Reflecting upon the world of spin and how it finds a place within our lives has led me to think about how we live honest lives.  Generally, no one begins the day thinking, “how can I tell a lie today?”  But many of us have thought about, how will I be perceived in this situation?  Many of us have thought about what we say in order to affect how others will think about us.  And many of us have, at least at times, considered that how others perceive us is more important than what we actually say.  Unfortunately, trying to control how others perceive us often leads us away from sharing who we truly are.
Put another way, God has created us to be ourselves, and nobody else, and the Truth of who I am is not dependent upon how someone else perceives me.  When we invest energy into altering others’ views, we misrepresent ourselves and end up sacrificing our very identity.  It is a self-destructive behaviour, and the more it is practiced, the more we spin out of control, and less of ourselves we will have to offer to others.  Matthew’s gospel invites us to live our lives authentically, sharing our gifts and our identities openly.  This is what Jesus meant when he urged us to say “'Yes' if you mean yes, 'No' if you mean no" (cf. Matthew 5:33-37).  Only a consistent honesty with ourselves and others can make us truly sincere.  Only Truth is the proper foundation for any healthy relationship.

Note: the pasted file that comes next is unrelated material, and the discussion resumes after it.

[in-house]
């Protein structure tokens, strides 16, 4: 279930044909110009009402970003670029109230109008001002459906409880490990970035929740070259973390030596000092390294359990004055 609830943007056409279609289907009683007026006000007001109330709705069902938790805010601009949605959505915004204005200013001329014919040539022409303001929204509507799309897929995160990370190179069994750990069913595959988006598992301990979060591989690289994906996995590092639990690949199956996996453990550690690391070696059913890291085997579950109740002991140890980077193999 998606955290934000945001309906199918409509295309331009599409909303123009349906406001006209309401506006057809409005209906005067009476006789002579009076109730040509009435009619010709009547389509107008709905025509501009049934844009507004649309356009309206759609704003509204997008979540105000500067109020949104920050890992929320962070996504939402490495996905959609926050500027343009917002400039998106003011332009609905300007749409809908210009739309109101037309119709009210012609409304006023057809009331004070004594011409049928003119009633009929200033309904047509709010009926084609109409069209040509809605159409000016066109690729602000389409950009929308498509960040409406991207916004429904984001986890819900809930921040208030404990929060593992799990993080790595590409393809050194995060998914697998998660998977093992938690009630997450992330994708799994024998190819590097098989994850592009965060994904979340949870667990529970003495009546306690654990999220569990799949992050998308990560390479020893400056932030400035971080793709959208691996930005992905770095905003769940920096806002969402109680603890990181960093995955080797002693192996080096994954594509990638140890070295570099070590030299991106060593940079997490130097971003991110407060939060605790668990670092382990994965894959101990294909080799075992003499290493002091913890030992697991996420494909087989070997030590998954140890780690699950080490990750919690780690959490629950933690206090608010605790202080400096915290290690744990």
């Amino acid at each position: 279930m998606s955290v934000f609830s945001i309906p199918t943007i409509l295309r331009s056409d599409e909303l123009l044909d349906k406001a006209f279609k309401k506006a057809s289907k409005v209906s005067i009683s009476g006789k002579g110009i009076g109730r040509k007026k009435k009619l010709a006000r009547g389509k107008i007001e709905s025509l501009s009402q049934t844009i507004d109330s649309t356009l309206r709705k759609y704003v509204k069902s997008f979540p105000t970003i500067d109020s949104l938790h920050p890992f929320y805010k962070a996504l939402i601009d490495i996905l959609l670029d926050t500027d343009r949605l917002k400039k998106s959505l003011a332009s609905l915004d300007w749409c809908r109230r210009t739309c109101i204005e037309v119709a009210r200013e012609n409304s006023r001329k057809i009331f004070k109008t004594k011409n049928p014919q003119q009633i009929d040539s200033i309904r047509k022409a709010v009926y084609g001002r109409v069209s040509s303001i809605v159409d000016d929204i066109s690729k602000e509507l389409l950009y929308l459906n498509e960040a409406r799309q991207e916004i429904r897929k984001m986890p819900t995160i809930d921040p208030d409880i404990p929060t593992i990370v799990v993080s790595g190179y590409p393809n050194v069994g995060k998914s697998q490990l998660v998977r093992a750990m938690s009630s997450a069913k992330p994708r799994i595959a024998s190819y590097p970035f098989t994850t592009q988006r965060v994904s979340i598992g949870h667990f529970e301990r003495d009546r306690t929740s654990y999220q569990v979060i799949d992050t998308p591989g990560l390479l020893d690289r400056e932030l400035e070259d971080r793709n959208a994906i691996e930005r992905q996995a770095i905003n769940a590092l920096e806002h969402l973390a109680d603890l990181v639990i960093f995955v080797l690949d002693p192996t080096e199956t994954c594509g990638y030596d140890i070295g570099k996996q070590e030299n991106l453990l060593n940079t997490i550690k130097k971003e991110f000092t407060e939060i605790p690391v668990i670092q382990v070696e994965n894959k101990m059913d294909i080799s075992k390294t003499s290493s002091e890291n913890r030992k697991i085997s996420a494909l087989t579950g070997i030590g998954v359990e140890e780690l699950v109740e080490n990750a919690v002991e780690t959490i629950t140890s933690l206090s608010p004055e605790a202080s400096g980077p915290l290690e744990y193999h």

When we live a life committed to Truth we begin to remove the masks of spin that hide our true identities.  Only then are we able to reclaim who we really are.  Reclaiming our true identities we attain a simplicity which has less and less need for untruth.